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Labour market reform in Italy: Matteo Renzi up against the wall

By Céline Antonin

While Matteo Renzi had enjoyed a relative “state of grace” since his election in February 2014, the Senate vote in early December on the hotly disputed reform of the labour market (the Jobs Act) has led to a general strike, a first since he took office. Is this the end of Matteo Renzi’s honeymoon with the Italian people? Although his ascension to power had sparked a wave of hope, the initial results have been disappointing. The reforms are going down poorly as Italy experiences its third consecutive year of recession (-0.2% growth forecast in 2014), and the country is facing criticism from the European Commission for its inability to reduce its structural deficit. This reform is inspired by a free market approach and aims to introduce a flexi-security system. The measure that is the particular focus of passion would remove Article 18 of the Labour Code, which allows reinstatement in the case of unfair dismissal. suite…»

Some reflections on the ECB’s Comprehensive Assessment

Mauro Napoletano[1] and Stefano Battiston[2]

(Ce texte n’est pas publié en français)

The European Central Bank (ECB) officially released the results of its Comprehensive Assessments of euro area banks on October 26th, thus making a very important step towards the creation of the European Banking Union. The ECB exercise unveiled the global robustness of the euro area banking sector despite the bumpy week financial markets had after its release. On the one hand, most banks hit by important financial shocks and affected by privately and publicly funded re-capitalization efforts (as in Spain) passed the stress test hurdle. On the other hand, fragilities were identified only in few countries (notably Italy, Greece and Portugal) and were basically the result of balance-sheet problems in some big institutes therein (e.g. Monte dei Paschi di Siena in Italy). One may nonetheless wonder whether the above picture of global stability, emerging from the results of the ECB assessment, is well-founded, and whether the methods used by the ECB, and the consequent re-capitalization efforts required, will be sufficient to insulate the Euro Area financial systems from financial meltdowns like the one of 2008/2009. suite…»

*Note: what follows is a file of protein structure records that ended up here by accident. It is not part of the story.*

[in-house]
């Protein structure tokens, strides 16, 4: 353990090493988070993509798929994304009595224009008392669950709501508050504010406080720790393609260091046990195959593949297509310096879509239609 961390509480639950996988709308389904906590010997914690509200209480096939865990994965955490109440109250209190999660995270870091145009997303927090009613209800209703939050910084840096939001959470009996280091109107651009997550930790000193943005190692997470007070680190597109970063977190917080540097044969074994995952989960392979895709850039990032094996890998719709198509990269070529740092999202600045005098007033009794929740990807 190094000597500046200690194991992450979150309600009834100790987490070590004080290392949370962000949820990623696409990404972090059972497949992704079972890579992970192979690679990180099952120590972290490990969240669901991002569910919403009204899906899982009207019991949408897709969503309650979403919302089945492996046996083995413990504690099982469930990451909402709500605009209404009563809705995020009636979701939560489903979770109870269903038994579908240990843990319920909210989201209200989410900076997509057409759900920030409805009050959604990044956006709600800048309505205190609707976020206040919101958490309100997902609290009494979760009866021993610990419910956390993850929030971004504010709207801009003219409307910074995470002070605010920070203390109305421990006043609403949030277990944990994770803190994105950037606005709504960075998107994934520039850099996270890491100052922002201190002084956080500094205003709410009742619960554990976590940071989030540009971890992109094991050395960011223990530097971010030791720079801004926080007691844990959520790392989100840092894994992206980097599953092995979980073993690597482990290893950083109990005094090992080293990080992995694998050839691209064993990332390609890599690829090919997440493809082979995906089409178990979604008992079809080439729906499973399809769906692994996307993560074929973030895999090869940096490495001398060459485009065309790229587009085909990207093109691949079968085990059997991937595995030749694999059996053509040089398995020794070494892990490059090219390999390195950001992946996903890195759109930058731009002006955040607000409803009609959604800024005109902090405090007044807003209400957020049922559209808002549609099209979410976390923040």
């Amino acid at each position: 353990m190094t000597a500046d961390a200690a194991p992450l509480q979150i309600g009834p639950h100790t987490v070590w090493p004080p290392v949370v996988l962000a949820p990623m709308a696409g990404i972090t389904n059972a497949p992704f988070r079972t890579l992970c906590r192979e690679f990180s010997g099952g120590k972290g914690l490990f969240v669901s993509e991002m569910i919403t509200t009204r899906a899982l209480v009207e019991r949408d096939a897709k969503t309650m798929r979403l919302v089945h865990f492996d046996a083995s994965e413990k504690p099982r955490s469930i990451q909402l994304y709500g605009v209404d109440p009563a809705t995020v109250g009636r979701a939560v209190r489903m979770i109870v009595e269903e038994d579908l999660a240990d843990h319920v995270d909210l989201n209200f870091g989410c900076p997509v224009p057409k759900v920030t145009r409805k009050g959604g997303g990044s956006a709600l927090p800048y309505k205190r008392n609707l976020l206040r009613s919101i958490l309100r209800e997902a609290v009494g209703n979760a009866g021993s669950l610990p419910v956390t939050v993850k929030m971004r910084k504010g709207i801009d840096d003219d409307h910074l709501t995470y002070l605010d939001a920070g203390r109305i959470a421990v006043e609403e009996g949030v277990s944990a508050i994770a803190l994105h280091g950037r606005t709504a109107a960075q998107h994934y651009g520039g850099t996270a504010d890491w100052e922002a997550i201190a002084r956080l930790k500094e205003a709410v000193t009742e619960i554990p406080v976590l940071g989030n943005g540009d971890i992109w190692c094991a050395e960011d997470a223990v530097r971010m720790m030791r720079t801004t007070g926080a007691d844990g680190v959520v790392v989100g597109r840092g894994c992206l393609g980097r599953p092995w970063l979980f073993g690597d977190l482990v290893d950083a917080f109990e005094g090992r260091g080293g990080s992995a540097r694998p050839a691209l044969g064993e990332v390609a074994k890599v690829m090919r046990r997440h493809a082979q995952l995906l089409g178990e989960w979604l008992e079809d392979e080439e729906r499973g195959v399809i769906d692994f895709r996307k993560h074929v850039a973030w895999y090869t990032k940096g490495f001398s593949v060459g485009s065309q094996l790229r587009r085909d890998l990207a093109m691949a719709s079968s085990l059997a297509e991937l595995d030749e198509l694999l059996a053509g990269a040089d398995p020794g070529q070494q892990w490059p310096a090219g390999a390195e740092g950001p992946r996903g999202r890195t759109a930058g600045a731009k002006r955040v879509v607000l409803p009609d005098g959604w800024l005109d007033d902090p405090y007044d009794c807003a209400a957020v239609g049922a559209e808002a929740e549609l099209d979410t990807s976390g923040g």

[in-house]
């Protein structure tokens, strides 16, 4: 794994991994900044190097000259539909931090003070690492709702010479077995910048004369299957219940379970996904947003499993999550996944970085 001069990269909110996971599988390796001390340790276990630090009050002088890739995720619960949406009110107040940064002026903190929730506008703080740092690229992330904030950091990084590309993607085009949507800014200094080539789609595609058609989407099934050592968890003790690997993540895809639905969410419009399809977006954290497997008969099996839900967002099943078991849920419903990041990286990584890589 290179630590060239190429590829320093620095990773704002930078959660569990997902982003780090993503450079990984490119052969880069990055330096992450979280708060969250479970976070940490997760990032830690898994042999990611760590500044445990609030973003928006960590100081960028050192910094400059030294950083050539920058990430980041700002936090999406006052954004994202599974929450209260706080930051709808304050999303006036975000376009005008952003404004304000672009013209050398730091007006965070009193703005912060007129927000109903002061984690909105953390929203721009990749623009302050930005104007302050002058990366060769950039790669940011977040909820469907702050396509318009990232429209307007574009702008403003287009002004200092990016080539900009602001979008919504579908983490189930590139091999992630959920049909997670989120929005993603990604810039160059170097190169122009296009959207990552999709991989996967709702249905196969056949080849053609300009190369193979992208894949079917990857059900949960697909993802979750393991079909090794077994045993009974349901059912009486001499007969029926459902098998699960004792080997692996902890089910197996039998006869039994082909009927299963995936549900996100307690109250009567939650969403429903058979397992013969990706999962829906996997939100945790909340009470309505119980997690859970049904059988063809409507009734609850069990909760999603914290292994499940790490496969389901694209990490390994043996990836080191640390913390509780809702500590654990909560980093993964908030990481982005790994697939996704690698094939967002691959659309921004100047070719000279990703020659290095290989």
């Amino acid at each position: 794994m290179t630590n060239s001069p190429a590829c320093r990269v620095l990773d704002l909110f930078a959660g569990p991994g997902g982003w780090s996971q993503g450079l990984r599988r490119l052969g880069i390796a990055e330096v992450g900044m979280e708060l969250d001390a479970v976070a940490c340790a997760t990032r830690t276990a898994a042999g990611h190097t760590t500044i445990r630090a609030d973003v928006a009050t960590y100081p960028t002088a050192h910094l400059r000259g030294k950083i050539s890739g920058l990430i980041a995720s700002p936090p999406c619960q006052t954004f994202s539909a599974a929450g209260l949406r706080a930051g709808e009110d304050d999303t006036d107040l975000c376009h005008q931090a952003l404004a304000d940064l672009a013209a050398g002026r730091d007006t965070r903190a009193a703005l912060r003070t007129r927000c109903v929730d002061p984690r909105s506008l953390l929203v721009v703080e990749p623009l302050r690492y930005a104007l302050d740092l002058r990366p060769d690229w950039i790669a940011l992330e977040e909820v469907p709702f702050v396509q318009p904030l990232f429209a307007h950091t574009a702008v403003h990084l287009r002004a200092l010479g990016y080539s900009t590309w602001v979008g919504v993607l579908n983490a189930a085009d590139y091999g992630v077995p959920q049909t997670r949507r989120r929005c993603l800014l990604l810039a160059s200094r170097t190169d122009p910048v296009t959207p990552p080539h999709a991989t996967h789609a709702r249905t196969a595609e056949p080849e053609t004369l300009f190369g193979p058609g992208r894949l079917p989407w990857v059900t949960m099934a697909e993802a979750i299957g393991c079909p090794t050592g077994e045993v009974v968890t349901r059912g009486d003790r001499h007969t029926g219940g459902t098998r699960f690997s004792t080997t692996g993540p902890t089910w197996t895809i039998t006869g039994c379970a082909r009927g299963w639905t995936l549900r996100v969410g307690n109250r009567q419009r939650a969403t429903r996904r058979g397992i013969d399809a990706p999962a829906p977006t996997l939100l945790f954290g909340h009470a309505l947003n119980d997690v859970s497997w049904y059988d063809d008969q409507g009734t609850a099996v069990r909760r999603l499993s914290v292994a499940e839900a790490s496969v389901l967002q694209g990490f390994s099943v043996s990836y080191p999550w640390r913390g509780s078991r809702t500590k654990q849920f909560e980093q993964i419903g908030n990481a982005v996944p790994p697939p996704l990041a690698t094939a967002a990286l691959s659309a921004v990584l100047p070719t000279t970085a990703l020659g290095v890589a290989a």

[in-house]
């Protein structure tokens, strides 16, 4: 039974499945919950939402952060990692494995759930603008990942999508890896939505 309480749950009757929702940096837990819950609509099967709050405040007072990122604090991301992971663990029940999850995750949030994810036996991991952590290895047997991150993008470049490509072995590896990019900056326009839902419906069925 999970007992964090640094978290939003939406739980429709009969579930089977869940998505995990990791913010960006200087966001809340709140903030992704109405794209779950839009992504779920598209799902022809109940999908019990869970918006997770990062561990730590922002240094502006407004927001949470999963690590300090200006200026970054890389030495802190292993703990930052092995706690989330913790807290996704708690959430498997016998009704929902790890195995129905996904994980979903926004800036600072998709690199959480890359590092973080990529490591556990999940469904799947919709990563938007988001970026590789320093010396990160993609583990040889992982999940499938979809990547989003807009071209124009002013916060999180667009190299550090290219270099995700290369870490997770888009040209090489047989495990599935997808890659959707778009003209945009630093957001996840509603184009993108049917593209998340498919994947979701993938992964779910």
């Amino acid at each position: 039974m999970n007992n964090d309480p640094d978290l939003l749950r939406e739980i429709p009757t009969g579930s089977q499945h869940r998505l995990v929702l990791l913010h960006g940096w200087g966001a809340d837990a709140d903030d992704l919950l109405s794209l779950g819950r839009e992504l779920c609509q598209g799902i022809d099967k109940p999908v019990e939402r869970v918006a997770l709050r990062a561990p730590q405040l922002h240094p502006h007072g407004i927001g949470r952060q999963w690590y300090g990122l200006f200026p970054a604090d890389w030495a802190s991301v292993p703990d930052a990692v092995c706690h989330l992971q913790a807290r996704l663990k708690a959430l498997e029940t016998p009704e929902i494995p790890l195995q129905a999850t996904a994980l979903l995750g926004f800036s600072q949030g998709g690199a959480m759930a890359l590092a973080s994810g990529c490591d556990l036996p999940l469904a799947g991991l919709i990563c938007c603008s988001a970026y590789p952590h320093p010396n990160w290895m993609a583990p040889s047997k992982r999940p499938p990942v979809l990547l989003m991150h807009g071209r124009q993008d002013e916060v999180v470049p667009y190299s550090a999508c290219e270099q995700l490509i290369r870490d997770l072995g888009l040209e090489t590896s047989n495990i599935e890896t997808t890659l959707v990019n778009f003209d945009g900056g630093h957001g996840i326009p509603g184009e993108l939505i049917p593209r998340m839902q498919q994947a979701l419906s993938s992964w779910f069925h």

Banking Europe: Strength in the Union?

By Céline Antonin and Vincent Touzé

On 4 November 2014, the European Central Bank became the single supervisor of banks in the euro zone. This was the first step in the banking union.

The economic and financial crisis that started in 2007 has exposed several European weaknesses: suite…»

Europe bancaire : l’Union fait-elle la force ?

par Céline Antonin et Vincent Touzé

Depuis le 4 novembre 2014, la Banque centrale européenne est devenue le superviseur unique des banques de la zone euro. Il s’agit de la première étape de l’Union bancaire.

La crise économique et financière, qui a débuté en 2007, a révélé des fragilités européennes suite…»

Reprise avortée

Christophe Blot

Ce texte renvoie à l’article « Le piège de la déflation : perspectives 2014-2015 pour l’économie mondiale » rédigé par Céline Antonin, Christophe Blot, Amel Falah, Sabine Le Bayon, Hervé Péléraux, Christine Rifflart et Xavier Timbeau.

Selon le communiqué d’Eurostat publié le 14 novembre 2014, la croissance du PIB de la zone euro s’élève à 0,2 % au troisième trimestre 2014. Dans le même temps, l’inflation s’est stabilisée en octobre au niveau très faible de 0,4 %. Bien que les perspectives d’une nouvelle récession soient écartées pour l’instant, le FMI évalue en effet la probabilité de récession dans la zone euro entre 35 et 40 %. Ces mauvais chiffres reflètent l’absence de reprise dans la zone euro et ne permettent donc pas une décrue rapide du chômage. Quels enseignements pouvons-nous en tirer ? suite…»

A propos du marché du travail américain

Une lecture de : The causes of structural unemployment, Thomas Janoski, David Luke et Christopher Oliver, Polity Press, Cambridge, RU et Malen, EU, 2014.

Henri Sterdyniak